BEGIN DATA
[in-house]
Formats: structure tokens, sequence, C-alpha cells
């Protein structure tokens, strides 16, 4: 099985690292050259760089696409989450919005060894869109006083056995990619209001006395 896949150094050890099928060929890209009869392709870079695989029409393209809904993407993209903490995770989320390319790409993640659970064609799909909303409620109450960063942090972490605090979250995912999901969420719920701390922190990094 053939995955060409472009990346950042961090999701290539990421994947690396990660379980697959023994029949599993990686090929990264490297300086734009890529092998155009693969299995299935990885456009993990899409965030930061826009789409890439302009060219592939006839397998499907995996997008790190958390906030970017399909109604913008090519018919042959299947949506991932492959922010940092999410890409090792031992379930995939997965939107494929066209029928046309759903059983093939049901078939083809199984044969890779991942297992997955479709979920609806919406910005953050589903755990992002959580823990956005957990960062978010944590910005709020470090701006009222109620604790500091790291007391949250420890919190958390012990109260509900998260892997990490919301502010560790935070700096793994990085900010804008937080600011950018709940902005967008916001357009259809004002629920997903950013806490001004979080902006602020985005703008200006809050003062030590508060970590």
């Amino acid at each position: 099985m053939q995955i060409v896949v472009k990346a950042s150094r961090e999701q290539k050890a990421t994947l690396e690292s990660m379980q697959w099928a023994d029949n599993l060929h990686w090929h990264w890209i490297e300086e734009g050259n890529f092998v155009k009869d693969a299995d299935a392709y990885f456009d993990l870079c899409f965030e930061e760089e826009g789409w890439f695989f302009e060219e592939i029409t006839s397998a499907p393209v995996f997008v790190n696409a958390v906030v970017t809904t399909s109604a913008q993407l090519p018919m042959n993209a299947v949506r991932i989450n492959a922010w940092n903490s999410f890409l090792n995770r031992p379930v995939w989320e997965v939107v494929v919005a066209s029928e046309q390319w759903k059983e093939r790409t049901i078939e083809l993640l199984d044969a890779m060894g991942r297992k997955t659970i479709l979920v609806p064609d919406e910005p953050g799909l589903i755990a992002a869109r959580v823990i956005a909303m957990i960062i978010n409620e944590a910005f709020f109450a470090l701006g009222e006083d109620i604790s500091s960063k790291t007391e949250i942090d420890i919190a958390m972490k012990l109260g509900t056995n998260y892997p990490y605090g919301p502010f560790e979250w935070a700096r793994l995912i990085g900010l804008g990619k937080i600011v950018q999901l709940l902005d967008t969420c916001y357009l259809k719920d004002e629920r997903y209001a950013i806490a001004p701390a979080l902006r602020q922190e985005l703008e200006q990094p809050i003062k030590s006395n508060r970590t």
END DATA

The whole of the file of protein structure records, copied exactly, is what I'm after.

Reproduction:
[in-house]
Formats: structure tokens, sequence, C-alpha cells
């Protein structure tokens, strides 16, 4: 099985690292050259760089696409989450919005060894869109006083056995990619209001006395 896949150094050890099928060929890209009869392709870079695989029409393209809904993407993209903490995770989320390319790409993640659970064609799909909303409620109450960063942090972490605090979250995912999901969420719920701390922190990094 053939995955060409472009990346950042961090999701290539990421994947690396990660379980697959023994029949599993990686090929990264490297300086734009890529092998155009693969299995299935990885456009993990899409965030930061826009789409890439302009060219592939006839397998499907995996997008790190958390906030970017399909109604913008090519018919042959299947949506991932492959922010940092999410890409090792031992379930995939997965939107494929066209029928046309759903059983093939049901078939083809199984044969890779991942297992997955479709979920609806919406910005953050589903755990992002959580823990956005957990960062978010944590910005709020470090701006009222109620604790500091790291007391949250420890919190958390012990109260509900998260892997990490919301502010560790935070700096793994990085900010804008937080600011950018709940902005967008916001357009259809004002629920997903950013806490001004979080902006602020985005703008200006809050003062030590508060970590």
């Amino acid at each position: 099985m053939q995955i060409v896949v472009k990346a950042s150094r961090e999701q290539k050890a990421t994947l690396e690292s990660m379980q697959w099928a023994d029949n599993l060929h990686w090929h990264w890209i490297e300086e734009g050259n890529f092998v155009k009869d693969a299995d299935a392709y990885f456009d993990l870079c899409f965030e930061e760089e826009g789409w890439f695989f302009e060219e592939i029409t006839s397998a499907p393209v995996f997008v790190n696409a958390v906030v970017t809904t399909s109604a913008q993407l090519p018919m042959n993209a299947v949506r991932i989450n492959a922010w940092n903490s999410f890409l090792n995770r031992p379930v995939w989320e997965v939107v494929v919005a066209s029928e046309q390319w759903k059983e093939r790409t049901i078939e083809l993640l199984d044969a890779m060894g991942r297992k997955t659970i479709l979920v609806p064609d919406e910005p953050g799909l589903i755990a992002a869109r959580v823990i956005a909303m957990i960062i978010n409620e944590a910005f709020f109450a470090l701006g009222e006083d109620i604790s500091s960063k790291t007391e949250i942090d420890i919190a958390m972490k012990l109260g509900t056995n998260y892997p990490y605090g919301p502010f560790e979250w935070a700096r793994l995912i990085g900010l804008g990619k937080i600011v950018q999901l709940l902005d967008t969420c916001y357009l259809k719920d004002e629920r997903y209001a950013i806490a001004p701390a979080l902006r602020q922190e985005l703008e200006q990094p809050i003062k030590s006395n508060r970590t």